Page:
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WRITING COMMONSENSE HEADLINES

Copywriting Tips – No.1

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WRITING COMMONSENSE HEADLINES

Patrick Quinn

Many well-meaning writers on the subject of copywriting are happy to tell you that the headline is the single most important element of any ad, brochure, website and so on. Which, of course, it is.

They also tell you that the headline must be so cleverly framed as to practically force the reader into the compass of the body copy. Which, again, it should

But it is right there that the commonsense comes to a stop. Because they then go on to offer you a formula of some kind along the lines of: ‘Ten Ways To Write Killer Headlines’, or Eight Sure-Fire Methods For Creating Copy Impact’

Some even go so far as to say something like: ‘If You Can Write A Headline Like This, You’ll Be A Cash Millionaire This Time next Week.’ The latter is usually accompanied by a sample headline that, take my word for it, would get most ad agency trainees fired on the spot.

Let’s clear the decks. There are no formulae, no quick tricks, no lazy ways to produce a good headline. A good, selling headline depends for its success on just one simple ingredient a statement of benefit. Meaning a benefit inherent in the product or service that the consumer will reap if he goes out and buys it.

Every product or service has a benefit. If it hasn’t, why is it being produced? Thus, the best headlines, those that move product, say to the reader: ‘Buy this product and get this benefit.’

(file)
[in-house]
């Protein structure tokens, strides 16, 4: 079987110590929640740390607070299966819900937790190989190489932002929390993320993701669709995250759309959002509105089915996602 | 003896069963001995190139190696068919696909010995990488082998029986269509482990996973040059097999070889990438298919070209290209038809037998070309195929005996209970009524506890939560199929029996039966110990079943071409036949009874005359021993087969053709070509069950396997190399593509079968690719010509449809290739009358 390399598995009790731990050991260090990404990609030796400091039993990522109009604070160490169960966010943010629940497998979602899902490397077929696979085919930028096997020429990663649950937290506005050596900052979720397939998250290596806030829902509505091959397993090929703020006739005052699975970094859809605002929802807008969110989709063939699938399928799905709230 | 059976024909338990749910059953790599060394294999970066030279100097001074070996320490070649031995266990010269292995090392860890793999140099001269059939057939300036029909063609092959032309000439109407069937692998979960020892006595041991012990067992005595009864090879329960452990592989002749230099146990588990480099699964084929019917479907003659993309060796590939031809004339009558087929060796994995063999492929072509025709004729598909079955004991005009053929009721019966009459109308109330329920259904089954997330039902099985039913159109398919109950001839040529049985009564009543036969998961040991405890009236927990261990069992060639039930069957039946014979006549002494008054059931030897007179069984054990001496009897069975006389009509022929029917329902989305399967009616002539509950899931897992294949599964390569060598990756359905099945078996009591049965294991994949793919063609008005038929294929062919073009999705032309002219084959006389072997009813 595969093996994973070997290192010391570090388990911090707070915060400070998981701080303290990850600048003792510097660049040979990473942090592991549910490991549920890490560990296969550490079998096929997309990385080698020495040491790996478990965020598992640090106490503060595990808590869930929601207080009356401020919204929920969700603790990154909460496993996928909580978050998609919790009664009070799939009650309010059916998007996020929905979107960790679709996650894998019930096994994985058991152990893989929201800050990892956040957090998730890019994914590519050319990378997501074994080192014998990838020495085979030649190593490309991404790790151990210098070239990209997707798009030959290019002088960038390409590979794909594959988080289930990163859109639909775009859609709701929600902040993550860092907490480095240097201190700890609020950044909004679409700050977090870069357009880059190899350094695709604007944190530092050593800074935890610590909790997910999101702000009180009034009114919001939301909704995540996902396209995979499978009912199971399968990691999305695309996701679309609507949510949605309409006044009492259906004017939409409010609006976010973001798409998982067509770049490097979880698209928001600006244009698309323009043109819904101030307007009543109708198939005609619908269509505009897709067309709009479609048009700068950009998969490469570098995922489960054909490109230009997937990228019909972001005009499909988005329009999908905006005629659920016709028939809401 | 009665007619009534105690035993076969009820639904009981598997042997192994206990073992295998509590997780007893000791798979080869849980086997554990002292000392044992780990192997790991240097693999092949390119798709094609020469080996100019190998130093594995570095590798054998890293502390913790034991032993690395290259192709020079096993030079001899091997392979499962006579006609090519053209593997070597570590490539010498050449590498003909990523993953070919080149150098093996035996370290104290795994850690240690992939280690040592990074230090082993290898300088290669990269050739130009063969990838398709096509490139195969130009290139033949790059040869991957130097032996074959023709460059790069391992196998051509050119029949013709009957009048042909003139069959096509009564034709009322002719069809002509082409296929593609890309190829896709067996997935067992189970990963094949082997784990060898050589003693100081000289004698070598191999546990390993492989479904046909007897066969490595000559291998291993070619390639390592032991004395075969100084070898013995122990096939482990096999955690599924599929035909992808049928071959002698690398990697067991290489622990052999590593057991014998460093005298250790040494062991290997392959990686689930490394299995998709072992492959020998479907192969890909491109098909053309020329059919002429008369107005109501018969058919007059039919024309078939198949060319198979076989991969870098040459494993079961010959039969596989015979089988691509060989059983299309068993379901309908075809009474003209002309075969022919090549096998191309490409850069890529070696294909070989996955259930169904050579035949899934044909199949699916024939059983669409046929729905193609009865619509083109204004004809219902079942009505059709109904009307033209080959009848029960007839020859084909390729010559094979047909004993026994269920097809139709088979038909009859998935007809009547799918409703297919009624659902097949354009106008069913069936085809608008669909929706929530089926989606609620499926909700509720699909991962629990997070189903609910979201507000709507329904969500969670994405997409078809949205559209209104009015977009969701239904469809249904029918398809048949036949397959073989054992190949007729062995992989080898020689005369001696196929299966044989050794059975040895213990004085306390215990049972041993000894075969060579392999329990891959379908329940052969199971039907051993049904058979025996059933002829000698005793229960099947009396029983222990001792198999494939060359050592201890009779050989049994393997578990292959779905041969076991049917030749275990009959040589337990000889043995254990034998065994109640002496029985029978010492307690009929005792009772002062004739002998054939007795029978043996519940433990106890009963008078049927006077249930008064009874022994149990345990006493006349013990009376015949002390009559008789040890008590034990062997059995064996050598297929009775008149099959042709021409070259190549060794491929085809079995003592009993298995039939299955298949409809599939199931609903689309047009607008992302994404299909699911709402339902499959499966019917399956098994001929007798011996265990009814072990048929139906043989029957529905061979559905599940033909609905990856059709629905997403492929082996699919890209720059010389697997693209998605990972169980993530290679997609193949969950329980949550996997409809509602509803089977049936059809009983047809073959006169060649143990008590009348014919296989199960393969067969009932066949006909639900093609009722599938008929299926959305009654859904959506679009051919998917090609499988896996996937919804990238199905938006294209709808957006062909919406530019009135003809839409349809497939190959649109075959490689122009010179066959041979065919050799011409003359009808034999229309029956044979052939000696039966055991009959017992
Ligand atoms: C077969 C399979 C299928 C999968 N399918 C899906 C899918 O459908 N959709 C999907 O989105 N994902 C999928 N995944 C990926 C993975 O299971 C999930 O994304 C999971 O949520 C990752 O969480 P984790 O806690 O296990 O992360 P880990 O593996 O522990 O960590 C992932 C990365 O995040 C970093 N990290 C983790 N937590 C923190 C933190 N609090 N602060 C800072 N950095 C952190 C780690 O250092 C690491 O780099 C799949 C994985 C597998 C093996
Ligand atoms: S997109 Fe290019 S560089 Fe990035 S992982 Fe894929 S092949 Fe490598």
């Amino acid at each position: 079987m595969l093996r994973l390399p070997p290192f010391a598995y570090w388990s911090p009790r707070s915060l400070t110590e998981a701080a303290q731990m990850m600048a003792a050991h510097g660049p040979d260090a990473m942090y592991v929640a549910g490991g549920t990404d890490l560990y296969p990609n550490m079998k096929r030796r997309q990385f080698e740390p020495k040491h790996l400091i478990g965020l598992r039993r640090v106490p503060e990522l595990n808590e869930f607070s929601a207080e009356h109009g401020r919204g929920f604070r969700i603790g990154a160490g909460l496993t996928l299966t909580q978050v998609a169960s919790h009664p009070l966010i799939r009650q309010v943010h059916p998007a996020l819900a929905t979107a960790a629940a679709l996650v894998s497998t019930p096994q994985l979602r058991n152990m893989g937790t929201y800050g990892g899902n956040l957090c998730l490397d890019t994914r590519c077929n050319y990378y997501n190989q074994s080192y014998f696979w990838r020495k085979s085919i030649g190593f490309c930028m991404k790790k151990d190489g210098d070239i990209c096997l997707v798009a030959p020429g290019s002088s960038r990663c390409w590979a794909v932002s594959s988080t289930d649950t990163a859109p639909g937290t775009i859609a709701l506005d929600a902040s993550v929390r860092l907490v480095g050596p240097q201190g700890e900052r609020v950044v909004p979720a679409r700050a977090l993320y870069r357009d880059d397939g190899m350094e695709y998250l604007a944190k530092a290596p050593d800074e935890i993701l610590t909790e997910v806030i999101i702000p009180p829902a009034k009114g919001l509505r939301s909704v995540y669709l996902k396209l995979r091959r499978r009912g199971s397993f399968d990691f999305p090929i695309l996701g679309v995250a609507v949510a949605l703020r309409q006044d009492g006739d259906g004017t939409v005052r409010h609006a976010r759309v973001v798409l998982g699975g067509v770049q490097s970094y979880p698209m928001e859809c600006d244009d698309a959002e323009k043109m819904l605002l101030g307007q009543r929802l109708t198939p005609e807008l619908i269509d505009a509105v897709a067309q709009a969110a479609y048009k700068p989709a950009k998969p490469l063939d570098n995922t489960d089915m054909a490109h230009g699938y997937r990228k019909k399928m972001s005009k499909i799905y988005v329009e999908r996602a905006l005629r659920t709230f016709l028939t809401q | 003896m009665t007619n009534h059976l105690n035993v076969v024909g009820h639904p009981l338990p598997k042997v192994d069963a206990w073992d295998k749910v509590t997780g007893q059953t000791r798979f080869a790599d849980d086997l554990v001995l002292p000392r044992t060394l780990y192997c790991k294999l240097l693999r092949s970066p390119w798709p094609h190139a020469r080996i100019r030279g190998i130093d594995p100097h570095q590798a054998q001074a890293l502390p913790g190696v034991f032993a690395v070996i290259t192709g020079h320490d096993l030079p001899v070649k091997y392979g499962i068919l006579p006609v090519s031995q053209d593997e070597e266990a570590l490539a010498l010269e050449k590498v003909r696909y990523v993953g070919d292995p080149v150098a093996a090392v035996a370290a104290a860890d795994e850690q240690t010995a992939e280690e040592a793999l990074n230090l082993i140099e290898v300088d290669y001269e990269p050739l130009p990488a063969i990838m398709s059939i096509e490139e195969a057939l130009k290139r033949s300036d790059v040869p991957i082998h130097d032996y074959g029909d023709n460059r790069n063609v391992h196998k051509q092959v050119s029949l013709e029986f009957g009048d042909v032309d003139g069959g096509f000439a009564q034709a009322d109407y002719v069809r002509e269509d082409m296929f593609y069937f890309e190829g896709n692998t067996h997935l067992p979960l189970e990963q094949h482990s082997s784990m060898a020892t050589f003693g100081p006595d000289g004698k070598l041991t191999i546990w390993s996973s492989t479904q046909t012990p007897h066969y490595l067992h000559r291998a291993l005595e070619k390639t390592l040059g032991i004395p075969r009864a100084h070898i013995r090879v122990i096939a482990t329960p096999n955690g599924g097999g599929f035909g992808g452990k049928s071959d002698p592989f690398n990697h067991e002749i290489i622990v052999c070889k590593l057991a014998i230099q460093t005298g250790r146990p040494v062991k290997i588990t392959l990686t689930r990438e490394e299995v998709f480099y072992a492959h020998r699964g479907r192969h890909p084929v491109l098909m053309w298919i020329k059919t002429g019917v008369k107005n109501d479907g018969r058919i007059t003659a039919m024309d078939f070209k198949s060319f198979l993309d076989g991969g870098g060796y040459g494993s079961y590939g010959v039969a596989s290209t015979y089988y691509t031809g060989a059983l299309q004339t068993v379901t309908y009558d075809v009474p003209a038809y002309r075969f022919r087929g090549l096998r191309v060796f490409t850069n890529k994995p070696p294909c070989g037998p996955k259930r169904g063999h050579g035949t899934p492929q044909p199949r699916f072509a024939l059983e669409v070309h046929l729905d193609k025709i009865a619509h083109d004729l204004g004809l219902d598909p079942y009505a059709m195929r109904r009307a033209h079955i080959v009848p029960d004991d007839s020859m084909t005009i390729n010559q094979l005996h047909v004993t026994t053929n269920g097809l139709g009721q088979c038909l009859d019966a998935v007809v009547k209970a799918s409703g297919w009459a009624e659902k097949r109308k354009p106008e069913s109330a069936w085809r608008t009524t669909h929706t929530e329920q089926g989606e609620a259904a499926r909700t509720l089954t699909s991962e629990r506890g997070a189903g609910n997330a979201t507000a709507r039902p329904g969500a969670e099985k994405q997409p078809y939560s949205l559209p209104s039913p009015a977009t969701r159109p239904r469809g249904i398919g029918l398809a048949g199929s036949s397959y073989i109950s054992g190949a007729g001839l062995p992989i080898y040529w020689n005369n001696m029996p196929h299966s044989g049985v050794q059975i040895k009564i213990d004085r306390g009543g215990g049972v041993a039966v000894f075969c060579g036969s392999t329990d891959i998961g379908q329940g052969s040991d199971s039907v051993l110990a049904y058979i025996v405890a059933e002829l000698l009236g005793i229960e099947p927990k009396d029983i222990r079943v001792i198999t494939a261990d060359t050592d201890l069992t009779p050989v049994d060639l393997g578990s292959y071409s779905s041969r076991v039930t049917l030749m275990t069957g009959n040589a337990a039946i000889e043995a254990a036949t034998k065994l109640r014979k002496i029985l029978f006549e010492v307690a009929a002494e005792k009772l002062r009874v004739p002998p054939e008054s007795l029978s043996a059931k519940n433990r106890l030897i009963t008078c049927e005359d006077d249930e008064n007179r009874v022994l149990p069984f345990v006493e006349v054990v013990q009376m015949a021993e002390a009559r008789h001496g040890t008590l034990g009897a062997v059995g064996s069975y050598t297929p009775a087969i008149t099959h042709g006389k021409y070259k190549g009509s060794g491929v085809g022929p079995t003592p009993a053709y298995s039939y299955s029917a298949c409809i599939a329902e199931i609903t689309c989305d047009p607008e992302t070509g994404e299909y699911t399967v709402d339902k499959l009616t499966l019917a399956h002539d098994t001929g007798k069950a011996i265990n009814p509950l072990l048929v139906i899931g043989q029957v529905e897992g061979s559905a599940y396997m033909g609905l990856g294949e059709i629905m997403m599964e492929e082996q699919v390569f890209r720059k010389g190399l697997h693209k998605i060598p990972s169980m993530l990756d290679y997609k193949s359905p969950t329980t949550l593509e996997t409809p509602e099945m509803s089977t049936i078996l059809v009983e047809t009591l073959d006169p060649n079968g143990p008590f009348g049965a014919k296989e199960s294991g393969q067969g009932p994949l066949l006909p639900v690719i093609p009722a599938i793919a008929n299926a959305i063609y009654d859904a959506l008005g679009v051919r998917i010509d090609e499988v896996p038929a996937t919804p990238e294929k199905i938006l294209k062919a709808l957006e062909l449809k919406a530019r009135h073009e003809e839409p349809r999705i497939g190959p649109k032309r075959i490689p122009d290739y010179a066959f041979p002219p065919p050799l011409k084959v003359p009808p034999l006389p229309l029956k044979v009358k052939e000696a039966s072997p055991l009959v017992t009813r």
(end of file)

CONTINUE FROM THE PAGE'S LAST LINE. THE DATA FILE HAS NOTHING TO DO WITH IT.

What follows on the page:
Simple, isn’t it?

And on the subject of commonsense copy here’s a bit more:

Me, me, me.

A lot of website writers, not to mention a lot of brochure and corporate newsletter writers, seem compelled to talk about themselves. They talk about their business, when it was founded, why it was founded and who by. Not content with this, they tell us all about their employees one by one; about the size and location of their offices or plant; and about the lengths they go to in order to satisfy their customers.

A little of this sort of thing goes a long way, but a lot of it goes right over people’s heads. And they lose more customers than they gain with such naval-gazing.

The simple truth is that nobody gives a damn about other people’s achievements. All most of us are interested in are our own achievements. Good enough reason, then, when writing your next website or promotional material, to talk more about your potential customers and what you can do for them, than about yourself. Six-to-four, you’ll get a bigger response.

END

Patrick Quinn is a copywriter, with 40 years’ experience of the advertising business in London, Miami, Dublin and Edinburgh. Over the years, he has helped win for his clients just about every advertising award worth winning. His published books, include:

The Secrets of Successful Copywriting.

The Secrets of Successful Low Budget Advertising.

Word Power 1, 2 & 3.

© Markethill Publishing 2005.

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